Robert Yates Racing is, in effect, merging with Roush-Fenway Racing. The deal for Newman-Haas to buy into the Yates team is off and Robert Yates himself is out.
And Ford is probably responsible for all of that.
That’s the latest news about Ford’s efforts in NASCAR.
In a statement issued Friday, Robert Yates simultaneously announced his retirement and the assumption of team ownership by his son, Doug Yates, who has been responsible for the day-to-day team operations. He also announced that the agreement which would have made Newman-Haas a partner in the team has been cancelled, and that Travis Kvapil would replace Ricky Rudd as a team driver in next year’s Sprint Cup series. (Rudd is retiring again; Sprint replaces Nextel as series sponsor, having acquired the company.)
The Yates team also issued a statement announcing that its agreement with Roush Racing to share engine development is being expanded to include engineering and technical areas, as well. Though the exact parameters of the arrangement were not articulated, the deal appears to expand the engine development arrangement which has existed between the two teams for the last four seasons to the rest of the car.
Dan Davis, director of racing at Ford, instantly issued a statement indicating regret that the deal with Newman-Haas had not been consummated, a statement which made it very clear that Ford was quite happy about that deal being cancelled:
"Philosophically, the partnership with Newman/Haas/Lanigan had merit, however there’s no question that partnering with Roush Fenway Racing will provide more immediate technical and operating support, leading to improved on-track performance. Bringing these programs together, much like the engine program, will have near and long-term operational benefits, and we will realize further efficiencies in our overall Ford NASCAR program.”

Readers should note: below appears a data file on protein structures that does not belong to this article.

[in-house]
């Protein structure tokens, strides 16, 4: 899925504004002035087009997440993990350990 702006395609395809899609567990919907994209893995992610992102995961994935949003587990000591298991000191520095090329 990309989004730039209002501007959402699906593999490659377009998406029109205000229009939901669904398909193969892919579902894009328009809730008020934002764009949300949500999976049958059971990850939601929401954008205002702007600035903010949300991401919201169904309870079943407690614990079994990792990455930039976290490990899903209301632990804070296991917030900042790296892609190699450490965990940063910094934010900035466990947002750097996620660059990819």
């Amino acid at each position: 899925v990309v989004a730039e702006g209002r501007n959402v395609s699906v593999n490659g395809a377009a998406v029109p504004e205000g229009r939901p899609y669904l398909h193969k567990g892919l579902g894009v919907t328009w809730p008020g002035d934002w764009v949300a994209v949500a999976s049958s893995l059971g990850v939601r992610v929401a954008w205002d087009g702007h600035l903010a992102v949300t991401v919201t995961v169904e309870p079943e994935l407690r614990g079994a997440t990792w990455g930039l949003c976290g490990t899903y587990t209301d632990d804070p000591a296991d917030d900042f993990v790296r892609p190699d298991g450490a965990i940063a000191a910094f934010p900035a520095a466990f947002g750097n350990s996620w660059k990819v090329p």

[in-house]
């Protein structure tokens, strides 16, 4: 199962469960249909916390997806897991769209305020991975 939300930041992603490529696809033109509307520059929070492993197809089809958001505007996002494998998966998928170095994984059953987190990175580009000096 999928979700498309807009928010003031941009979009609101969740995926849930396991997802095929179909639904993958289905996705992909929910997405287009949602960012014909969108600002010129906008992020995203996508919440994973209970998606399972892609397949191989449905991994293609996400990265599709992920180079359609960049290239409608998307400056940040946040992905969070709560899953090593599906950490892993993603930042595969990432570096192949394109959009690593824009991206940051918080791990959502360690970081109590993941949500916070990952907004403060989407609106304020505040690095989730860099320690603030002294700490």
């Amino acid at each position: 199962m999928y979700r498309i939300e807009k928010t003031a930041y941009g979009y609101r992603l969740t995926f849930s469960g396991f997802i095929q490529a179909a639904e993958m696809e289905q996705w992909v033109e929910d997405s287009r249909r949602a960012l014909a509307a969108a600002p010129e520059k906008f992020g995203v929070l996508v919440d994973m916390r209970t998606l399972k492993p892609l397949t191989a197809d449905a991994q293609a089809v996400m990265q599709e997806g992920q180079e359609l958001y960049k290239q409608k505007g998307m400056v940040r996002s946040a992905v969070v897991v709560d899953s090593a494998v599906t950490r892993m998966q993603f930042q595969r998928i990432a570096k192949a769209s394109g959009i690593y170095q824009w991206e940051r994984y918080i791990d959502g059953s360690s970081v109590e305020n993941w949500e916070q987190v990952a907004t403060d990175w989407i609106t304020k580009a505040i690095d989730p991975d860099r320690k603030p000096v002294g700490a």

Doug Yates also issued a statement:
“I am very excited to carry the Yates Racing heritage into the future, (and) I believe I have the experience and understanding of the competition and business requirements that are necessary to be an effective team owner. My first order of business is to revamp our infrastructure into one that can field race teams that can compete successfully with the pre-eminent teams in the sport. I personally think the best business and competitive model in the sport to emulate for long-term success is that of Jack Roush and Roush Fenway Racing."
Though unseen, the role of Ford in this deal is unmistakable. It didn’t want Newman-Hass, it did want Roush to expand its role, and it was willing to come to the rescue of the Yates team. Of all of the Ford teams, only Roush has drivers in the top 12 in points: Carl Edwards and Matt Kenseth, third and fourth in points respectively. Rudd is 20th in points and David Gilliland, Yates other driver, is 28th. The merger of the Yates and Roush engine programs, which was Ford’s idea, has functionally become a Roush enterprise. It is clear that Ford considers Jack Roush its main man in NASCAR.
The status of the Yates team has been a topic of speculation since last season, when there were rumors that it would be sold to Dale Earnhardt, Inc., and that it would fold due to lack of sponsorship. The alliance with Roush is likely to help the Yates team in arranging sponsorship deals, because it offers some reason to believe the team’s performance will improve.